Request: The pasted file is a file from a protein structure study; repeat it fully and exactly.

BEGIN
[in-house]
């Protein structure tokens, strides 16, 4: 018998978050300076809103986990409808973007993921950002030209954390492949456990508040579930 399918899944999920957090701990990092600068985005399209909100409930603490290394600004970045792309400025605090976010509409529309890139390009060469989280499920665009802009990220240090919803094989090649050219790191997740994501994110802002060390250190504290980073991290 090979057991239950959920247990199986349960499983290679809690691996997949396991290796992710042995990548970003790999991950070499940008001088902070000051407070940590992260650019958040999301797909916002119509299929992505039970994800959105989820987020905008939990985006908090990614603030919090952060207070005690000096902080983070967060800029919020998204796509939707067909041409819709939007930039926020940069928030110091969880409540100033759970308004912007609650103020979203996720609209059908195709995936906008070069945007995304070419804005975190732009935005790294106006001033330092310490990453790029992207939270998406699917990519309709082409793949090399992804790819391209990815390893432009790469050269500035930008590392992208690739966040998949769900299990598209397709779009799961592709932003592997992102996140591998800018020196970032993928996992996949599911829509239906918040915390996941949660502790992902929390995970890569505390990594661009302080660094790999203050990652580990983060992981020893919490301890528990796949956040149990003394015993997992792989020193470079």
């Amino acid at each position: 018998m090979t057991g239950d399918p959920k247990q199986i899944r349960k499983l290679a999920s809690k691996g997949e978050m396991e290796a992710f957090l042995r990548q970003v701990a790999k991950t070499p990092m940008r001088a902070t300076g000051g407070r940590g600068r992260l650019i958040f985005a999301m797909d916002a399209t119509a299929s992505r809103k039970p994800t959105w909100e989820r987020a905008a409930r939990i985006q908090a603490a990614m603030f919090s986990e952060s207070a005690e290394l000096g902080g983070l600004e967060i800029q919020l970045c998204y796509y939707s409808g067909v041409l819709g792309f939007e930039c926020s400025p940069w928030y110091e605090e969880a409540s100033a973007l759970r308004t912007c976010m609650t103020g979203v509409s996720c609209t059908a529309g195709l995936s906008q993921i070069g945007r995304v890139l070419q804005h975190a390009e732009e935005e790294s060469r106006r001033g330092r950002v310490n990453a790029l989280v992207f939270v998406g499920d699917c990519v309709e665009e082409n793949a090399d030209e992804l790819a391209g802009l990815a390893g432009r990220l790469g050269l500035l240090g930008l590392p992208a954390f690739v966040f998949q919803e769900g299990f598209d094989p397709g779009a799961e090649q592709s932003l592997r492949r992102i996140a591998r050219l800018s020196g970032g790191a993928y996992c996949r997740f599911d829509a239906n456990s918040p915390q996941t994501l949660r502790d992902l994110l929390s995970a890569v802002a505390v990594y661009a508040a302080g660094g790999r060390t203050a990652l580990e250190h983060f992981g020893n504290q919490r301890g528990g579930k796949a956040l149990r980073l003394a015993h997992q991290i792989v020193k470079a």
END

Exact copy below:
[in-house]
């Protein structure tokens, strides 16, 4: 018998978050300076809103986990409808973007993921950002030209954390492949456990508040579930 399918899944999920957090701990990092600068985005399209909100409930603490290394600004970045792309400025605090976010509409529309890139390009060469989280499920665009802009990220240090919803094989090649050219790191997740994501994110802002060390250190504290980073991290 090979057991239950959920247990199986349960499983290679809690691996997949396991290796992710042995990548970003790999991950070499940008001088902070000051407070940590992260650019958040999301797909916002119509299929992505039970994800959105989820987020905008939990985006908090990614603030919090952060207070005690000096902080983070967060800029919020998204796509939707067909041409819709939007930039926020940069928030110091969880409540100033759970308004912007609650103020979203996720609209059908195709995936906008070069945007995304070419804005975190732009935005790294106006001033330092310490990453790029992207939270998406699917990519309709082409793949090399992804790819391209990815390893432009790469050269500035930008590392992208690739966040998949769900299990598209397709779009799961592709932003592997992102996140591998800018020196970032993928996992996949599911829509239906918040915390996941949660502790992902929390995970890569505390990594661009302080660094790999203050990652580990983060992981020893919490301890528990796949956040149990003394015993997992792989020193470079």
């Amino acid at each position: 018998m090979t057991g239950d399918p959920k247990q199986i899944r349960k499983l290679a999920s809690k691996g997949e978050m396991e290796a992710f957090l042995r990548q970003v701990a790999k991950t070499p990092m940008r001088a902070t300076g000051g407070r940590g600068r992260l650019i958040f985005a999301m797909d916002a399209t119509a299929s992505r809103k039970p994800t959105w909100e989820r987020a905008a409930r939990i985006q908090a603490a990614m603030f919090s986990e952060s207070a005690e290394l000096g902080g983070l600004e967060i800029q919020l970045c998204y796509y939707s409808g067909v041409l819709g792309f939007e930039c926020s400025p940069w928030y110091e605090e969880a409540s100033a973007l759970r308004t912007c976010m609650t103020g979203v509409s996720c609209t059908a529309g195709l995936s906008q993921i070069g945007r995304v890139l070419q804005h975190a390009e732009e935005e790294s060469r106006r001033g330092r950002v310490n990453a790029l989280v992207f939270v998406g499920d699917c990519v309709e665009e082409n793949a090399d030209e992804l790819a391209g802009l990815a390893g432009r990220l790469g050269l500035l240090g930008l590392p992208a954390f690739v966040f998949q919803e769900g299990f598209d094989p397709g779009a799961e090649q592709s932003l592997r492949r992102i996140a591998r050219l800018s020196g970032g790191a993928y996992c996949r997740f599911d829509a239906n456990s918040p915390q996941t994501l949660r502790d992902l994110l929390s995970a890569v802002a505390v990594y661009a508040a302080g660094g790999r060390t203050a990652l580990e250190h983060f992981g020893n504290q919490r301890g528990g579930k796949a956040l149990r980073l003394a015993h997992q991290i792989v020193k470079a």